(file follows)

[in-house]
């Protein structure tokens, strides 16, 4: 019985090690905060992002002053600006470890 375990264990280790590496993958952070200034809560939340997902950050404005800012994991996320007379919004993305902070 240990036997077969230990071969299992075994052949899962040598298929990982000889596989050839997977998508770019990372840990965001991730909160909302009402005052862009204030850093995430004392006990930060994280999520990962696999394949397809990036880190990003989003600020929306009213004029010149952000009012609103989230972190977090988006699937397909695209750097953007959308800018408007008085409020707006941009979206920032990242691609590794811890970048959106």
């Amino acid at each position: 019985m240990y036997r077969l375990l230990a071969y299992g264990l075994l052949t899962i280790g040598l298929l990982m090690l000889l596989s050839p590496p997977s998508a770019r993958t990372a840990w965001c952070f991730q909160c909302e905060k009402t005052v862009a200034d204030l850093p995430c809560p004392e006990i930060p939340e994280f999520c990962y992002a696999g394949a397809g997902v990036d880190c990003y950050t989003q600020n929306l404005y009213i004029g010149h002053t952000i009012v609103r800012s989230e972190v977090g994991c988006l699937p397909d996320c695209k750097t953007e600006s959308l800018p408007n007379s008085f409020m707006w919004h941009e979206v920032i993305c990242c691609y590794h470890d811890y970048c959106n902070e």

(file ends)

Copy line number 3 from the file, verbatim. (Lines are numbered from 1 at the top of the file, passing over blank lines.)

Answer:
């Amino acid at each position: 019985m240990y036997r077969l375990l230990a071969y299992g264990l075994l052949t899962i280790g040598l298929l990982m090690l000889l596989s050839p590496p997977s998508a770019r993958t990372a840990w965001c952070f991730q909160c909302e905060k009402t005052v862009a200034d204030l850093p995430c809560p004392e006990i930060p939340e994280f999520c990962y992002a696999g394949a397809g997902v990036d880190c990003y950050t989003q600020n929306l404005y009213i004029g010149h002053t952000i009012v609103r800012s989230e972190v977090g994991c988006l699937p397909d996320c695209k750097t953007e600006s959308l800018p408007n007379s008085f409020m707006w919004h941009e979206v920032i993305c990242c691609y590794h470890d811890y970048c959106n902070e």